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Present

The Bible

Bible Usage:

Dictionaries:

  • Included in Eastons: No
  • Included in Hitchcocks: No
  • Included in Naves: Yes
  • Included in Smiths: No
  • Included in Websters: Yes
  • Included in Strongs: Yes
  • Included in Thayers: Yes
  • Included in BDB: Yes

Strongs Concordance:

Naves Topical Index
Present

See Gift
Gift


Webster's 1828 Dictionary
Present

PRES'ENT, adjective s as z. [Latin proesens; proe and sum, esse, to be.]

1. Being in a certain place; opposed to absent.

2. Being before the face or near; being in company. Inquire of some of the gentlemen present

These things have I spoken unto you, being yet present with you. John 14:25.

3. Being now in view or under consideration. In the present instance, facts will not warrant the conclusion. The present question must be decided on different principles.

4. Now existing, or being at this time; not past or future; as the present session of congress. The court is in session at the present time. We say, a present good, the present year or age.

5. Ready at hand; quick in emergency; as present wit.

'Tis a high point of philosophy and virtue for a man to be present to himself.

6. Favorably attentive; not heedless; propitious.

Nor could I hope in any place but there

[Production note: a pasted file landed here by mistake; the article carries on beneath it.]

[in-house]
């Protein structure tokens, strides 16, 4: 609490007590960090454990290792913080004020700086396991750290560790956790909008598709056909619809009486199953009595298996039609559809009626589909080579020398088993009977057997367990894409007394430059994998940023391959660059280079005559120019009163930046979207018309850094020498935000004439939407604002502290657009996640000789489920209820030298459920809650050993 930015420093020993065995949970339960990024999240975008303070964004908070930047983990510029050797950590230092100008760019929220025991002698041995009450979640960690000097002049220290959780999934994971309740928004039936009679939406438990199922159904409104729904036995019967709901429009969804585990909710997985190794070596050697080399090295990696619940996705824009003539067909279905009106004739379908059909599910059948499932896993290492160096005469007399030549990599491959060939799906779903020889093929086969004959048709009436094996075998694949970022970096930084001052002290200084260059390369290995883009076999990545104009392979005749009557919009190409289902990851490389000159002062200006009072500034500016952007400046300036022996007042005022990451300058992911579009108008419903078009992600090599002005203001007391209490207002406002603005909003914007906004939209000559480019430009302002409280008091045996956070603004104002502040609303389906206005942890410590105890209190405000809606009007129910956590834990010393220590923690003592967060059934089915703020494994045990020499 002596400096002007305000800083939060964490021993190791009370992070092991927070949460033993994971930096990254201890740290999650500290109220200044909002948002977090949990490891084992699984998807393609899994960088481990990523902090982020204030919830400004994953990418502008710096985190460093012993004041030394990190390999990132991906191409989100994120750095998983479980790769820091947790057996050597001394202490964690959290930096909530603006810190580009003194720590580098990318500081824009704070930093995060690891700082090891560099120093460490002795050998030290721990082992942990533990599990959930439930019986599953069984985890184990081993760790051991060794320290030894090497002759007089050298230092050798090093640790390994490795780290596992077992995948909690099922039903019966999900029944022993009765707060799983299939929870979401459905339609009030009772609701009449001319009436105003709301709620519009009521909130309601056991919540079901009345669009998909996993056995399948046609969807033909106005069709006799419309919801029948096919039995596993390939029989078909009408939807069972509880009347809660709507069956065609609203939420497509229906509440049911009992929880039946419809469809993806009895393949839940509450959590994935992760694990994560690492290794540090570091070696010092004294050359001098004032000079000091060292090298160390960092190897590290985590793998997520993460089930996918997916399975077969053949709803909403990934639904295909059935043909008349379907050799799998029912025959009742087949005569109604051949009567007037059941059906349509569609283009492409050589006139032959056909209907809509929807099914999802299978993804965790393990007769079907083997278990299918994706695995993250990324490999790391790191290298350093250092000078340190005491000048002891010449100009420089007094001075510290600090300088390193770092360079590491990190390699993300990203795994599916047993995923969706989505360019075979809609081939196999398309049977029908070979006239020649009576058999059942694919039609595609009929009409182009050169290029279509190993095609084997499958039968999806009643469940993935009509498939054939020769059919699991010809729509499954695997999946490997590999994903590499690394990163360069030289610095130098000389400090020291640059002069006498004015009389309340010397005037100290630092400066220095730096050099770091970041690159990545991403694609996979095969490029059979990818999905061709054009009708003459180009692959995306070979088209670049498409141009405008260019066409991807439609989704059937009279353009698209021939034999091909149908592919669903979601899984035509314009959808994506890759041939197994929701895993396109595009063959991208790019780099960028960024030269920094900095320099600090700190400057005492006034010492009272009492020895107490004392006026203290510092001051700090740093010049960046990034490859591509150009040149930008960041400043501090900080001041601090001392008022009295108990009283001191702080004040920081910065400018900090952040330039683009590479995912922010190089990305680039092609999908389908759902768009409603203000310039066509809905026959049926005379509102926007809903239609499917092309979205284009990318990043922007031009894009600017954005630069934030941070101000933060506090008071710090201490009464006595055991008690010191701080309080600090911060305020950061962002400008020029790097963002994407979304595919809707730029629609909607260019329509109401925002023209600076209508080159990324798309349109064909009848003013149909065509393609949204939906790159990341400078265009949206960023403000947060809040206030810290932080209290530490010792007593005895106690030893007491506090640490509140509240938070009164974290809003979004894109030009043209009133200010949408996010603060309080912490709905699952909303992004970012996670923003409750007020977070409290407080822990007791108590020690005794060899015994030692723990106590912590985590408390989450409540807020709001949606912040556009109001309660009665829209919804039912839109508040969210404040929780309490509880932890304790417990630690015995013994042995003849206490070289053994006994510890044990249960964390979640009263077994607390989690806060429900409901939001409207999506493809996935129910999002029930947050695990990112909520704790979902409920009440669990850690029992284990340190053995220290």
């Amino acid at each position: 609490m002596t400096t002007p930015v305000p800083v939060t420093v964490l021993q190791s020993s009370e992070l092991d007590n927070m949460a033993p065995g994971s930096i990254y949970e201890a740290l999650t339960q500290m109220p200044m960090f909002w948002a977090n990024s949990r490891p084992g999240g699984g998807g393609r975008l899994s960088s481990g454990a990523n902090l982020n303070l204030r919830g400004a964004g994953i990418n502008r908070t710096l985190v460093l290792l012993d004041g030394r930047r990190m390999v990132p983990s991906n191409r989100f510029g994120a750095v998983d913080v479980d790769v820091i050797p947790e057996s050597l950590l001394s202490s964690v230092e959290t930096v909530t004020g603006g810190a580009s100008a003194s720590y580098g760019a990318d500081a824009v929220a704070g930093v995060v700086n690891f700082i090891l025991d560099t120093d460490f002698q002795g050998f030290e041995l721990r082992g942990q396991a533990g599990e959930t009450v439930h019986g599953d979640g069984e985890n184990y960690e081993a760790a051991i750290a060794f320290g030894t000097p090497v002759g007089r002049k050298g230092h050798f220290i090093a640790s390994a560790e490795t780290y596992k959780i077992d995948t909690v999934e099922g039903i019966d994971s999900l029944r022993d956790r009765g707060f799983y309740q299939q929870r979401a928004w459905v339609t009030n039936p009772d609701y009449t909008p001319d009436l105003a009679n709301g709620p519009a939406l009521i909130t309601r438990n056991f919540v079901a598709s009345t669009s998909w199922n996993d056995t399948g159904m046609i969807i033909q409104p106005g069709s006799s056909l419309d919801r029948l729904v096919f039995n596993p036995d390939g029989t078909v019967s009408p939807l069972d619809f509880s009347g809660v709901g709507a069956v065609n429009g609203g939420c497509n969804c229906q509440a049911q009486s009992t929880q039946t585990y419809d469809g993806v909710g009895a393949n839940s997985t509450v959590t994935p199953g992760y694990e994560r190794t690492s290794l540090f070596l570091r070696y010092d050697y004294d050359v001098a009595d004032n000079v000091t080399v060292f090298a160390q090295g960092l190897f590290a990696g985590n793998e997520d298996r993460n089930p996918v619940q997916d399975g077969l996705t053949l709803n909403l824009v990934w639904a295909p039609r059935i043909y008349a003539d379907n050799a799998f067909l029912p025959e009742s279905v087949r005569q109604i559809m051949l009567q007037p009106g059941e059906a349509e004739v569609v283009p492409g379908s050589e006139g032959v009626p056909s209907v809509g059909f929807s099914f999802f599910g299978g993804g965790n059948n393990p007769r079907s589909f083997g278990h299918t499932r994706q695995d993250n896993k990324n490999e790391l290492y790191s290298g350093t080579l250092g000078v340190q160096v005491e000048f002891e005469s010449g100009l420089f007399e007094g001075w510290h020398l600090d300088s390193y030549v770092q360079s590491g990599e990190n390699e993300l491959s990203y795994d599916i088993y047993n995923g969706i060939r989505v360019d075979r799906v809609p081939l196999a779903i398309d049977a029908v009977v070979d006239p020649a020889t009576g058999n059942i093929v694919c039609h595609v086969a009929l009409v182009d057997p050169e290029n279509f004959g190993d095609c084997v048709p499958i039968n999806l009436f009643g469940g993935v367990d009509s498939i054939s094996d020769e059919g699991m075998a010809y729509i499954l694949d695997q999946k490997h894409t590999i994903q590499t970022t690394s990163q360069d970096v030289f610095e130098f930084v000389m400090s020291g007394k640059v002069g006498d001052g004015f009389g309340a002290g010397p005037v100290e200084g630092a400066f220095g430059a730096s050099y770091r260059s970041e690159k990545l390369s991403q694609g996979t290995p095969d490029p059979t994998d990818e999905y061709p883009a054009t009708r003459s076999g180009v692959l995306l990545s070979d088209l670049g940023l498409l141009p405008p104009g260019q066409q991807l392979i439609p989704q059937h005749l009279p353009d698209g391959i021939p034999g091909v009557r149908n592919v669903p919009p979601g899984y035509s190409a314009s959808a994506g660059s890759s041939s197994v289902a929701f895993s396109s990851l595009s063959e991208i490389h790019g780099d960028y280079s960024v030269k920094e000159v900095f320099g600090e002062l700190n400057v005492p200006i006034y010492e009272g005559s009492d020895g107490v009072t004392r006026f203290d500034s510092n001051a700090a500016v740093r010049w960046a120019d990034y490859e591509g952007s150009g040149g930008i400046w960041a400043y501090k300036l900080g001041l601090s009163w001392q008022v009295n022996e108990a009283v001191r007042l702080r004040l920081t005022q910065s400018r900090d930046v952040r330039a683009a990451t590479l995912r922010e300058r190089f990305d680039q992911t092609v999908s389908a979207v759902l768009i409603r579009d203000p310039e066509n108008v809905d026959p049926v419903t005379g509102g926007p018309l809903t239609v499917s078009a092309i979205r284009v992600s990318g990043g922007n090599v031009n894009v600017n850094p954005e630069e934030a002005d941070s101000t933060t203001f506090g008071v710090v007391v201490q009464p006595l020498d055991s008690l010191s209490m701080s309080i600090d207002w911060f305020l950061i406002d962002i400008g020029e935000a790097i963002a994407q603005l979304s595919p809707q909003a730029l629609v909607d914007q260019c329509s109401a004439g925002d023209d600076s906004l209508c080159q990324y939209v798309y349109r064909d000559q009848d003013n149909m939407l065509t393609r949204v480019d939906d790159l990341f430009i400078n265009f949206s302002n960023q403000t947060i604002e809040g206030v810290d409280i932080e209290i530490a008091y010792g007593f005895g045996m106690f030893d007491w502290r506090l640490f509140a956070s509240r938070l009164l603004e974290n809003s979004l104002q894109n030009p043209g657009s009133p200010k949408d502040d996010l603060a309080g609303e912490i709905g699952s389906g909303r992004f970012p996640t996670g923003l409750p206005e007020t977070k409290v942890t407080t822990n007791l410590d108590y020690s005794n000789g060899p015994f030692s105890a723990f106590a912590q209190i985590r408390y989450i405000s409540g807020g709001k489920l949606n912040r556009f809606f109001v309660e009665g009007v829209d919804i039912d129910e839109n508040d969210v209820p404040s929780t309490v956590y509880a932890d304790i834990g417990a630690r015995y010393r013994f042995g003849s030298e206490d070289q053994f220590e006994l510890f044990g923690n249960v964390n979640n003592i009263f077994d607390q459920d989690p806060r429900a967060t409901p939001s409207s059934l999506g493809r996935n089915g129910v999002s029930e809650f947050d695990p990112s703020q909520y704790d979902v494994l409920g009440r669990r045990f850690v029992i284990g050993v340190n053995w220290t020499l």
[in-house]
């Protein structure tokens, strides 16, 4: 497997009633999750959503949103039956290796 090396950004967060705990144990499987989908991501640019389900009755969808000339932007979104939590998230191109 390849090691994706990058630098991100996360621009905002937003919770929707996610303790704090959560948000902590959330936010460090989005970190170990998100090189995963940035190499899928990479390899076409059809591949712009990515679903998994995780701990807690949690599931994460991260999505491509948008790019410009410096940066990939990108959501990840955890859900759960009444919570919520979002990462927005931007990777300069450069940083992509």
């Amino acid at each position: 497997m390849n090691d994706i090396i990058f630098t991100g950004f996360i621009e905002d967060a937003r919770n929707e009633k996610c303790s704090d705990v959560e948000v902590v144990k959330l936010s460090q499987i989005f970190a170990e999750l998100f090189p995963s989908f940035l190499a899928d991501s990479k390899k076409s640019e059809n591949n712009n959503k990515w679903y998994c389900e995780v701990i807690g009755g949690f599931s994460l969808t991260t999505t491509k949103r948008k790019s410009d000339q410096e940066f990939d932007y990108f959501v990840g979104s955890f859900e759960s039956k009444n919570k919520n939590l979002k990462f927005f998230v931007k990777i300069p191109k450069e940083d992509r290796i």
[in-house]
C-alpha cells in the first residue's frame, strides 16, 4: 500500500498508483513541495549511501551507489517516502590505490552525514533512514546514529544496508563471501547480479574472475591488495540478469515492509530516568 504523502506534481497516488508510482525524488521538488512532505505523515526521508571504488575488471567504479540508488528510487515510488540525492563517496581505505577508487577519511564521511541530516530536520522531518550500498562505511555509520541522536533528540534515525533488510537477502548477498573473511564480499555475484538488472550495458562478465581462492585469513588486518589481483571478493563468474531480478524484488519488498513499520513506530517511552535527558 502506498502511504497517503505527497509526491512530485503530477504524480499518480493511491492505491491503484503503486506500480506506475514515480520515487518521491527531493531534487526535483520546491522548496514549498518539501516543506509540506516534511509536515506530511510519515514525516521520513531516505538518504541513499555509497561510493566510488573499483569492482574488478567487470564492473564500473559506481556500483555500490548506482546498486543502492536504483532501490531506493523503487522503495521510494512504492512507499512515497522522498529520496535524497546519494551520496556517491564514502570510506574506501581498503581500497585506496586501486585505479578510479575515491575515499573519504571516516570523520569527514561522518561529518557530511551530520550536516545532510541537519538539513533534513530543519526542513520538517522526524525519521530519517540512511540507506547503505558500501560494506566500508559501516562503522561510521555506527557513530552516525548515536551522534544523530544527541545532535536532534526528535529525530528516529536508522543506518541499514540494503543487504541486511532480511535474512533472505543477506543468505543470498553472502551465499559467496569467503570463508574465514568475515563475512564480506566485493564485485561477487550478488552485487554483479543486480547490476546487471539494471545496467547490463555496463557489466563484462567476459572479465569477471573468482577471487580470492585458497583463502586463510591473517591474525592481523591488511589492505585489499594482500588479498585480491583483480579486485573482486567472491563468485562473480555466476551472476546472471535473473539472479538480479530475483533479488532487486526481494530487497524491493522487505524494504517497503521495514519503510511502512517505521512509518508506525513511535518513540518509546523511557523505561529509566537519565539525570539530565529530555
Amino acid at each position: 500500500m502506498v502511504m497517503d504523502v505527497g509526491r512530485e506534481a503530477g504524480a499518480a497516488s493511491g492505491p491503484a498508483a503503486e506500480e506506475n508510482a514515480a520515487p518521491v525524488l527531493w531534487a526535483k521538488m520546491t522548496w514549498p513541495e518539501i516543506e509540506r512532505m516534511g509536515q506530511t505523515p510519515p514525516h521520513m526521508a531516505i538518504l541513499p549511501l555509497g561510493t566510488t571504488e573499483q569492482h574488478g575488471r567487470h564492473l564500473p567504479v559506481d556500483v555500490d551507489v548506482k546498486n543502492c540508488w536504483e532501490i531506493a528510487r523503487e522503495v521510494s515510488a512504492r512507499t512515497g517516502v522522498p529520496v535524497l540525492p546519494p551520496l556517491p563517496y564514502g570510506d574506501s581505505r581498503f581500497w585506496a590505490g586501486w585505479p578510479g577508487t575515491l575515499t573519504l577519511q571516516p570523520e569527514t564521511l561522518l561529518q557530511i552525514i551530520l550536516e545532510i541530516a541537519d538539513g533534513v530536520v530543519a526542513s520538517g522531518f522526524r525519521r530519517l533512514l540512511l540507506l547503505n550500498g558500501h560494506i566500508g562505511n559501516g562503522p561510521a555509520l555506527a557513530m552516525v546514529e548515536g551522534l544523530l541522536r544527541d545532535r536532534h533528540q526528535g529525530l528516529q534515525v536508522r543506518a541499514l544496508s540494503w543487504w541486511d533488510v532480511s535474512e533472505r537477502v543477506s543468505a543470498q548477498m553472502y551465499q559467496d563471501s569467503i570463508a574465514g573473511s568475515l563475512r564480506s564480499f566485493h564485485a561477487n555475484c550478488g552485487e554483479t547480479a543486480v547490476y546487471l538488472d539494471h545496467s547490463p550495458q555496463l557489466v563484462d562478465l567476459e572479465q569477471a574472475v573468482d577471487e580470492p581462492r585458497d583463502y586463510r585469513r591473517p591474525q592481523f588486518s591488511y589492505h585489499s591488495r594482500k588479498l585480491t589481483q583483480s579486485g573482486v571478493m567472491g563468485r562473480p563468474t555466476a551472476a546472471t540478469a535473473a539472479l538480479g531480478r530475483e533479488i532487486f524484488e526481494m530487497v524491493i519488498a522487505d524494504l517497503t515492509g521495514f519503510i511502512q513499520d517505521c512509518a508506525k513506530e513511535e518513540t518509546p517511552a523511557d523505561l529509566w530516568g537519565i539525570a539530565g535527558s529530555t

To find a god so present to my prayer.

7. Not absent of mind; not abstracted; attentive.

The present an elliptical expression for the present time.

At present elliptically for, at the present time.

Present tense, in grammar, the tense or form of a verb which expresses action or being in the present time, as I am writing; or something that exists at all times, as virtue is always to be preferred to vice; or it expresses habits or general truths, as plants spring from the earth; fishes swim; reptiles creep; birds fly; some animals subsist on herbage, others are carnivorous.

PRES'ENT, noun That which is presented or given; a gift; a donative; something given or offered to another gratuitously; a word of general application. Genesis 32:13.

Presents' in the plural, is used in law for a deed of conveyance, a lease, letter of attorney or other writing; as in the phrase, 'Know all men by these presents, ' that is, by the writing itself, per presentes. In this sense, it is rarely used in the singular.

PRESENT', verb transitive [Low Latin proesento; Latin proesens; proe, before, and sum, esse, to be.]

1. To set, place or introduce into the presence or before the face of a superior, as to present an envoy to the king; and with the reciprocal pronoun, to come into the presence of a superior.

Now there was a day when the sons of God came to present themselves before the Lord. Job 1:6.

2. To exhibit to view or notice. The top of Mount Holyoke, in Hampshire county, in Massachusetts, presents one of the finest prospects in America.